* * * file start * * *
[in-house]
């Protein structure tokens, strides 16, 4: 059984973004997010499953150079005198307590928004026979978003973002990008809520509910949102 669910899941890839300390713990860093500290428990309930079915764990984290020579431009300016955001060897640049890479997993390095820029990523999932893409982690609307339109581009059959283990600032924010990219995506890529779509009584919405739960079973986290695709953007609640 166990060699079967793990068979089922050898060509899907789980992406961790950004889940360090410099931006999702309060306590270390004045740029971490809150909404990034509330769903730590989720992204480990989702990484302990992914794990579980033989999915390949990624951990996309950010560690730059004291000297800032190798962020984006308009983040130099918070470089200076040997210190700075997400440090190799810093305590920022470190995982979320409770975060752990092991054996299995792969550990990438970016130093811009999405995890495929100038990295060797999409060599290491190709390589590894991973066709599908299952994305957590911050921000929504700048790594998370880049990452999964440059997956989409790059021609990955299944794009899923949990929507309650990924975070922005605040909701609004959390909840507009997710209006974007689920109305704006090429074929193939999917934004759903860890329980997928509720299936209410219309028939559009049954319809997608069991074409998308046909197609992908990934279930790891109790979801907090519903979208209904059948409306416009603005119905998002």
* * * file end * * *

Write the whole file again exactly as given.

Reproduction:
[in-house]
């Protein structure tokens, strides 16, 4: 059984973004997010499953150079005198307590928004026979978003973002990008809520509910949102 669910899941890839300390713990860093500290428990309930079915764990984290020579431009300016955001060897640049890479997993390095820029990523999932893409982690609307339109581009059959283990600032924010990219995506890529779509009584919405739960079973986290695709953007609640 166990060699079967793990068979089922050898060509899907789980992406961790950004889940360090410099931006999702309060306590270390004045740029971490809150909404990034509330769903730590989720992204480990989702990484302990992914794990579980033989999915390949990624951990996309950010560690730059004291000297800032190798962020984006308009983040130099918070470089200076040997210190700075997400440090190799810093305590920022470190995982979320409770975060752990092991054996299995792969550990990438970016130093811009999405995890495929100038990295060797999409060599290491190709390589590894991973066709599908299952994305957590911050921000929504700048790594998370880049990452999964440059997956989409790059021609990955299944794009899923949990929507309650990924975070922005605040909701609004959390909840507009997710209006974007689920109305704006090429074929193939999917934004759903860890329980997928509720299936209410219309028939559009049954319809997608069991074409998308046909197609992908990934279930790891109790979801907090519903979208209904059948409306416009603005119905998002």